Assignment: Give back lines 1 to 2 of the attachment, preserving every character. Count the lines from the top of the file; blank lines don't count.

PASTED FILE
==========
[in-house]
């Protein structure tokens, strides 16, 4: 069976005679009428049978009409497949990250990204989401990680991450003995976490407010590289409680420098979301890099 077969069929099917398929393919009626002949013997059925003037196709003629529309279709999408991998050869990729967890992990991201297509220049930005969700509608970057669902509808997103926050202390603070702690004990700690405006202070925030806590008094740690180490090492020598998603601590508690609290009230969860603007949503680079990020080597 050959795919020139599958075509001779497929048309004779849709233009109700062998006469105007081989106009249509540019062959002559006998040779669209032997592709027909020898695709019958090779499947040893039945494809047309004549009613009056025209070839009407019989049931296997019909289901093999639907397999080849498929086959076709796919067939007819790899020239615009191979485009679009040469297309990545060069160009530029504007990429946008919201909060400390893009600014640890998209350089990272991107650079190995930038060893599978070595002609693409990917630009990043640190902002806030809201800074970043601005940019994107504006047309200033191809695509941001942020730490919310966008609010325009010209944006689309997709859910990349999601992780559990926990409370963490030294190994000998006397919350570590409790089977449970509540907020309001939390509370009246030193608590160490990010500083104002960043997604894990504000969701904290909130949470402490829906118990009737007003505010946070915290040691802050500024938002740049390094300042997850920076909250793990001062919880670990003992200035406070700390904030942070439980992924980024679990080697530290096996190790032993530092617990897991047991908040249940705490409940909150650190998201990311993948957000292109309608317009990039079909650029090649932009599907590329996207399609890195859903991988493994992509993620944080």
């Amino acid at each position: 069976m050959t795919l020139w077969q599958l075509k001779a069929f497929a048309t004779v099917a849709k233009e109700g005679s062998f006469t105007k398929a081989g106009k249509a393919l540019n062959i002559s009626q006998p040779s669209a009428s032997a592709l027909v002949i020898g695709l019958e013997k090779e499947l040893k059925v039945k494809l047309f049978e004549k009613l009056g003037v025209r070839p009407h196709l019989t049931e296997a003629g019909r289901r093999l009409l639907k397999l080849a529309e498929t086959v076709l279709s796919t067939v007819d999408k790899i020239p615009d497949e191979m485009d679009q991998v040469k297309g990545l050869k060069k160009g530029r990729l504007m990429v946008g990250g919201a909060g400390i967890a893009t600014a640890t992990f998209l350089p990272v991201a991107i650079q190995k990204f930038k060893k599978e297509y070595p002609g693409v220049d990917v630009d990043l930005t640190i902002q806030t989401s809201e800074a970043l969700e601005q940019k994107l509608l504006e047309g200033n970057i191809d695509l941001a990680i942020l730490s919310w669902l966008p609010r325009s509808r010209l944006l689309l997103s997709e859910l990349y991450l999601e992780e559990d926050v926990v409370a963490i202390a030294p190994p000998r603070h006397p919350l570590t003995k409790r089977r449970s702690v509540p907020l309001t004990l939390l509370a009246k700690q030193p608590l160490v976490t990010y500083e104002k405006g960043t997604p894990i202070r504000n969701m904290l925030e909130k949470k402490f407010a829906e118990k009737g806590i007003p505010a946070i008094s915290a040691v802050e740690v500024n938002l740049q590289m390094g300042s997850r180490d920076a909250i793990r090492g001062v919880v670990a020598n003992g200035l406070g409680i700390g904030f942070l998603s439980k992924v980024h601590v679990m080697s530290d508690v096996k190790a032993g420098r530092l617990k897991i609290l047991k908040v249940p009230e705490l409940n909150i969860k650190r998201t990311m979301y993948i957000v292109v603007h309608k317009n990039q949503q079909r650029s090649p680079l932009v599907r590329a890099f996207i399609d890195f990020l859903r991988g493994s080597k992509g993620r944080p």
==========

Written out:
[in-house]
């Protein structure tokens, strides 16, 4: 069976005679009428049978009409497949990250990204989401990680991450003995976490407010590289409680420098979301890099 077969069929099917398929393919009626002949013997059925003037196709003629529309279709999408991998050869990729967890992990991201297509220049930005969700509608970057669902509808997103926050202390603070702690004990700690405006202070925030806590008094740690180490090492020598998603601590508690609290009230969860603007949503680079990020080597 050959795919020139599958075509001779497929048309004779849709233009109700062998006469105007081989106009249509540019062959002559006998040779669209032997592709027909020898695709019958090779499947040893039945494809047309004549009613009056025209070839009407019989049931296997019909289901093999639907397999080849498929086959076709796919067939007819790899020239615009191979485009679009040469297309990545060069160009530029504007990429946008919201909060400390893009600014640890998209350089990272991107650079190995930038060893599978070595002609693409990917630009990043640190902002806030809201800074970043601005940019994107504006047309200033191809695509941001942020730490919310966008609010325009010209944006689309997709859910990349999601992780559990926990409370963490030294190994000998006397919350570590409790089977449970509540907020309001939390509370009246030193608590160490990010500083104002960043997604894990504000969701904290909130949470402490829906118990009737007003505010946070915290040691802050500024938002740049390094300042997850920076909250793990001062919880670990003992200035406070700390904030942070439980992924980024679990080697530290096996190790032993530092617990897991047991908040249940705490409940909150650190998201990311993948957000292109309608317009990039079909650029090649932009599907590329996207399609890195859903991988493994992509993620944080």